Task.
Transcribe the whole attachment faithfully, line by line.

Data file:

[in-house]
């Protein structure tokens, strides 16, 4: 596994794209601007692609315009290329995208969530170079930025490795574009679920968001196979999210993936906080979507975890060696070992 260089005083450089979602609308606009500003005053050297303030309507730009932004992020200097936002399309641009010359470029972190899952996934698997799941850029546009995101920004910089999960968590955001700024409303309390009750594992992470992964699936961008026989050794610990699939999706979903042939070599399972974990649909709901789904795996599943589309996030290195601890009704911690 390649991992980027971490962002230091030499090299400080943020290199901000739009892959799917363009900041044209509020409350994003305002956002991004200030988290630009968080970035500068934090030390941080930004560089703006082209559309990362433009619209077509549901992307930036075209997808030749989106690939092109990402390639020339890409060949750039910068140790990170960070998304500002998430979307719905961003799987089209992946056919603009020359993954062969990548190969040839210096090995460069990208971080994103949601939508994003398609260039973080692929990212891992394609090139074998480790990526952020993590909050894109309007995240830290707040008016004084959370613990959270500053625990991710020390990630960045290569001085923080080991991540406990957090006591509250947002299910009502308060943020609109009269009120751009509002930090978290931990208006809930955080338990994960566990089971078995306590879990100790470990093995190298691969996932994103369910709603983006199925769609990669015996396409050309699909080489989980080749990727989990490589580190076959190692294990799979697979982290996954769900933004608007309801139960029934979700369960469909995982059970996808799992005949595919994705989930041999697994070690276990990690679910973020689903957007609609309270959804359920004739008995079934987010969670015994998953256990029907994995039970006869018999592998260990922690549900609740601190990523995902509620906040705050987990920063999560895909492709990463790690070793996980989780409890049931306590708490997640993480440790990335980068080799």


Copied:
[in-house]
């Protein structure tokens, strides 16, 4: 596994794209601007692609315009290329995208969530170079930025490795574009679920968001196979999210993936906080979507975890060696070992 260089005083450089979602609308606009500003005053050297303030309507730009932004992020200097936002399309641009010359470029972190899952996934698997799941850029546009995101920004910089999960968590955001700024409303309390009750594992992470992964699936961008026989050794610990699939999706979903042939070599399972974990649909709901789904795996599943589309996030290195601890009704911690 390649991992980027971490962002230091030499090299400080943020290199901000739009892959799917363009900041044209509020409350994003305002956002991004200030988290630009968080970035500068934090030390941080930004560089703006082209559309990362433009619209077509549901992307930036075209997808030749989106690939092109990402390639020339890409060949750039910068140790990170960070998304500002998430979307719905961003799987089209992946056919603009020359993954062969990548190969040839210096090995460069990208971080994103949601939508994003398609260039973080692929990212891992394609090139074998480790990526952020993590909050894109309007995240830290707040008016004084959370613990959270500053625990991710020390990630960045290569001085923080080991991540406990957090006591509250947002299910009502308060943020609109009269009120751009509002930090978290931990208006809930955080338990994960566990089971078995306590879990100790470990093995190298691969996932994103369910709603983006199925769609990669015996396409050309699909080489989980080749990727989990490589580190076959190692294990799979697979982290996954769900933004608007309801139960029934979700369960469909995982059970996808799992005949595919994705989930041999697994070690276990990690679910973020689903957007609609309270959804359920004739008995079934987010969670015994998953256990029907994995039970006869018999592998260990922690549900609740601190990523995902509620906040705050987990920063999560895909492709990463790690070793996980989780409890049931306590708490997640993480440790990335980068080799």